Do you have any books on your TBR lists that you know very little about, yet they’ve been on there for years? Language of Flowers was in that catagory for me.

I finally downloaded it from my library’s Overdrive one day, not really expecting much from it: maybe a lite women’s fiction or even something closer to chick lit. Definitely something rote.

So, so not the case. It’s deep, it’s a little dark (but thematically rather than plot-wise), and I know this is vague and kind of a cheat word but it’s quite compelling.

 


SAINT ANYTHING
Sarah Dessen

I’ve noticed, because how can you not, that YA contemporary (specifically with female protags) can get stereotyped as lite, fluffy, and overfocused on boy-crazy girls.

I have feminist feelings about this: the assumptions that, (1) teenage girls only care about vapid things and (2) that the things teenage girls care about are silly or irreleveant or not worth caring about. But it honestly might take a while longer and more reading before I try to put those thoughts and feelings down better than this.

Sometimes, of course, contemporary YA is lite and fluffy. (There’s a whole other conversation that could be had about the legitimacy of fluffy reading, but that’s not neccessary here.) But the stereotype is superficial at best, because these books so often deal well with everyday life–including some of the deeper, darker issues that neccessarily crop up. What I’m poorly trying to say is that I’ve found Sarah Dessen, among other YA writers, to create great, varied female protaganists who deal with some serious s—: abuse, depression, crippling social anxiety, etc. (Dreamland is a great example of this.)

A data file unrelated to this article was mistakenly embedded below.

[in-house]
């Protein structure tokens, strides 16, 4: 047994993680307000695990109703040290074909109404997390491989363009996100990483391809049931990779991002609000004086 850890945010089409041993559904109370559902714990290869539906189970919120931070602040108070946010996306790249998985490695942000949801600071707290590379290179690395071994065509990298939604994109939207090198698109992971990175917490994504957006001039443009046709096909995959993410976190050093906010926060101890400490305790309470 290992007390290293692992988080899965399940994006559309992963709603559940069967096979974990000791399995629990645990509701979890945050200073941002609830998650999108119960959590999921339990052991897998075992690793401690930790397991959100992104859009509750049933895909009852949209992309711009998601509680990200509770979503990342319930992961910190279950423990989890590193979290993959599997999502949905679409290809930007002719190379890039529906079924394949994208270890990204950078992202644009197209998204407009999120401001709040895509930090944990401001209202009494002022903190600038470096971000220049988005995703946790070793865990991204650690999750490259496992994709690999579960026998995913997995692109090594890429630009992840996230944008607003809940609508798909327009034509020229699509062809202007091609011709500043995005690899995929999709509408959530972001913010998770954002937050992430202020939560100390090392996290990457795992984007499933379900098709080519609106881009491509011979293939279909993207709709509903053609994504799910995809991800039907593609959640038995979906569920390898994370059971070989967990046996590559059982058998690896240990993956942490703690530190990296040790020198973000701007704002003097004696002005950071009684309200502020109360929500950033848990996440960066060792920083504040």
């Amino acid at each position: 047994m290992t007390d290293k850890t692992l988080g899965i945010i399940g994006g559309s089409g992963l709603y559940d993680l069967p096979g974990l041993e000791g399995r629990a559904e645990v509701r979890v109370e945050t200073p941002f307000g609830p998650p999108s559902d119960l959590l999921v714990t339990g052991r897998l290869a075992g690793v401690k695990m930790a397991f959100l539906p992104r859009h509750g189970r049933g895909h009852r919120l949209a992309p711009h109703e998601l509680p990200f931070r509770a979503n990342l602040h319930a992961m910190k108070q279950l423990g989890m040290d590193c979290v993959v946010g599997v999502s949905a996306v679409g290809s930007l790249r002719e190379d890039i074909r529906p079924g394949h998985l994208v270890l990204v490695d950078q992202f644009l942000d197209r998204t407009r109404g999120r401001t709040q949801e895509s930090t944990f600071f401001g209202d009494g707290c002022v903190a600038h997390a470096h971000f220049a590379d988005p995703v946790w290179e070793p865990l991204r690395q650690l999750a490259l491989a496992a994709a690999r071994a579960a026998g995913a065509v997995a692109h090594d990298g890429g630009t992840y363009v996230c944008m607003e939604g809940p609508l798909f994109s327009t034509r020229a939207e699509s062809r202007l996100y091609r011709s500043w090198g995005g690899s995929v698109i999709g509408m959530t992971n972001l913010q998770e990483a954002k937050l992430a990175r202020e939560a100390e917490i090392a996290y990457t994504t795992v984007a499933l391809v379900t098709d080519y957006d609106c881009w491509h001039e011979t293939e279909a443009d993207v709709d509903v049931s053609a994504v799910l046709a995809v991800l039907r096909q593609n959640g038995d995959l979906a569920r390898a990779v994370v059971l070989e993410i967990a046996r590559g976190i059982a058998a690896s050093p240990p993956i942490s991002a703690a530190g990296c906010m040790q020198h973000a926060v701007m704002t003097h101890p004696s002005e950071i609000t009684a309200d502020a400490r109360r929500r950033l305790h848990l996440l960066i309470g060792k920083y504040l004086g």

What I’m also poorly trying to say is that I really, really liked this book.


THE HERO OF AGES
Sarah Addison Allen

I loved/hated finishing the three-book Mistborn epic. Loved, because it was fantastic. Hated, because it was over. But the love side gets a boost because Sanderson has books coming out this fall and next January that will complete a second triology set in this same world–just a few hundred years later.

I should read something different from him to be sure (Elantris is on my list of summer reads), but I think Sanderson might be one of my newest favorite authors.


WHAT’S UP NEXT